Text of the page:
Microsites are a tool that is seldom used in many SEO’s toolbox. In this article we’ll take a look at some pro’s and con’s of using a microsite, when is the best time to use a microsite and a few examples of microsites.
First let’s define what a microsite is: a microsite a small website that is on a separate domain from a main domain, has narrowly topic or content, that is different from a companies main website. Generally speaking microsites will be in the 1-10 page range, although they can be more. Microsites usually exist as part of a separate marketing campaign, company project or agenda.
Some of the benefits of a microsite are as follows:
- Ability to have a different look, feel, or editorial style from a main company website.
- Ability to step outside of normal production, and approval channels, publish and update content quicker and easier.
- Ability to appear less commercial, and more engaging to social media audiences.
- Ability to saturate SERP’s with additional domains.
However there are also several downsides to using microsite some of them are as follows:
- Starting a brand new domain with no trust and authority, can prove difficult or more time consuming to rank than content on main domain.
- Projects, agendas or marketing campaigns can often have limited lifespan, however the domain must be maintained long term or rolled back into the main domain.
- Controversial or edgy the content that is radically different from existing company expectations, can create negative press.
Next let’s take a look at some examples of microsites. One well known company who makes extensive use of microsites is Burger King. Your results may slightly depending on your location and how close to the time this article was written and you do a search for the term [Burger King] so I’ve included a screen shot from the time I wrote this article. As you can see Burger King has 4 microsites in the first 10 results for its name (BKCareers.com, www.clubbk.com, www.bkscholars.scholarshipamerica.org, www.subservientchicken.com) so you can immediately see the value of controlling multiple positions in the SERP’s. BKCareers is obviously enough about jobs, careers, and franchise owner opportunities with Burger King. ClubBK.com has content that is geared towards children with games and other interactive activities. BKScholars is a scholarship initiative from 2007. What’s interesting about the BKScholars page is it’s a placeholder with a link to where the content has been permanently relocated to, however the placeholder page retains all of its link equity, and still occupies a place in the SERP’s. The last SubsurvientChicken.com is probably a microsite implementation you are most familiar with. The Subservient Chicken website was part of a marketing campaign to introduce a new chicken sandwich in 2004. The page features a person in a chicken costume who tries to do whatever you type in the box.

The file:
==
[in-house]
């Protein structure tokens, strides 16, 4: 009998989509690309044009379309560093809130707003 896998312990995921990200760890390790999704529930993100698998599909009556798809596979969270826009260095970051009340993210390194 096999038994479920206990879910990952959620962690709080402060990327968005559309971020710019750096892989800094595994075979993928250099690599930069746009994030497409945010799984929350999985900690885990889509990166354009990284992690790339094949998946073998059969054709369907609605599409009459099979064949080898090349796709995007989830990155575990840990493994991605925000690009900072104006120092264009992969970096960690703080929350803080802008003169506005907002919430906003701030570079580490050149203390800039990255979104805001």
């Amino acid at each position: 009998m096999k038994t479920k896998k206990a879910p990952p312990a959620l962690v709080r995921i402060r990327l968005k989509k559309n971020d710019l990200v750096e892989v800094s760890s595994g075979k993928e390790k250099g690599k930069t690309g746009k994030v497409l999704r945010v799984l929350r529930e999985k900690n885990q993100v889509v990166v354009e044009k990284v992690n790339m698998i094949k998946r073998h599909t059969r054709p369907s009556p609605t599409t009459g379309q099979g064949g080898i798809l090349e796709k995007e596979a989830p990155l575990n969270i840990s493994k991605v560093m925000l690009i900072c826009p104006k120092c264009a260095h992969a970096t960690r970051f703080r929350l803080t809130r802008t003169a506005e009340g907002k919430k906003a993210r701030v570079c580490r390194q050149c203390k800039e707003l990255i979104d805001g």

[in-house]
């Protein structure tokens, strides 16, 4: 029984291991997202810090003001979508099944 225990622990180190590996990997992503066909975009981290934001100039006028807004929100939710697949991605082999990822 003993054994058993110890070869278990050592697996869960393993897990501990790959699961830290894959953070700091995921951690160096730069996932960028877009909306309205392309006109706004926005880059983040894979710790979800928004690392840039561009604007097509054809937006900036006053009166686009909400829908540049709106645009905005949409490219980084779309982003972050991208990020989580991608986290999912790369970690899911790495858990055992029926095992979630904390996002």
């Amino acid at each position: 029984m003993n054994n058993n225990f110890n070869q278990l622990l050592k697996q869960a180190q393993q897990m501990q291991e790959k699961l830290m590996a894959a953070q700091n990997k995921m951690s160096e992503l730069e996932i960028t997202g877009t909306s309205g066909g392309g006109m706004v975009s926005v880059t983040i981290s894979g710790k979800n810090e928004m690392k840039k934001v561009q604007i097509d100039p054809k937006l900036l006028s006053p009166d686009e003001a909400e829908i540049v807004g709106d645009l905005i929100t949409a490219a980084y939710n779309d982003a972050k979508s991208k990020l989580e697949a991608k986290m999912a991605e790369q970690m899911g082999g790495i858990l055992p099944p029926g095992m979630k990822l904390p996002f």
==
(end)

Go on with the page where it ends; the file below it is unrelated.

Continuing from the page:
The chicken does things like sing, dance, swim, roll over and so on. As a side note when the campaign launched Burger King monitored the input, went back and added new actions based on user requests, giving people a reason to come back after their initial visit.
However not all of Burger King’s microsites have been successes. If you visit page 2, you’re likely to see some of their more controversial efforts, like Whopper Sacrifice and Whopper Virgins. The Whopper Virgins campaign centered around the concept of giving people who had never been exposed to any fast food marketing, or tasted a fast food hamburger, a taste test to see which hamburger they preferred. Burger King was criticized for feeding fast food to people who had never experienced it before, and where largely unaware of it’s questionable health and nutritional value. The Whopper Sacrifice centered around a Facebook campaign, getting people to remove (IE sacrifice) friends to receive a coupon for a free whopper. The campaign created a lot of debate and was eventually removed by Facebook citing privacy concerns.
Having looked at few examples when should an SEO decide to use a microsite strategy?
- Are you trying to reach social media audiences, and can you create a microsite that has content that is more engaging than it would be on the main domain or subdomain?
- Will the campaign/website be popular enough to generate enough trust and authority, through link equity to support itself?
- Will you be able to maintain the microsite of the long term, or roll it into the main site easily after the campaign is over?
- Do you need a microsite to secure an additional listing as part of a larger online reputation management (ORM) campaign?
If you answered yes to most of these questions a microsite is something you should consider making part of your overall SEO strategy.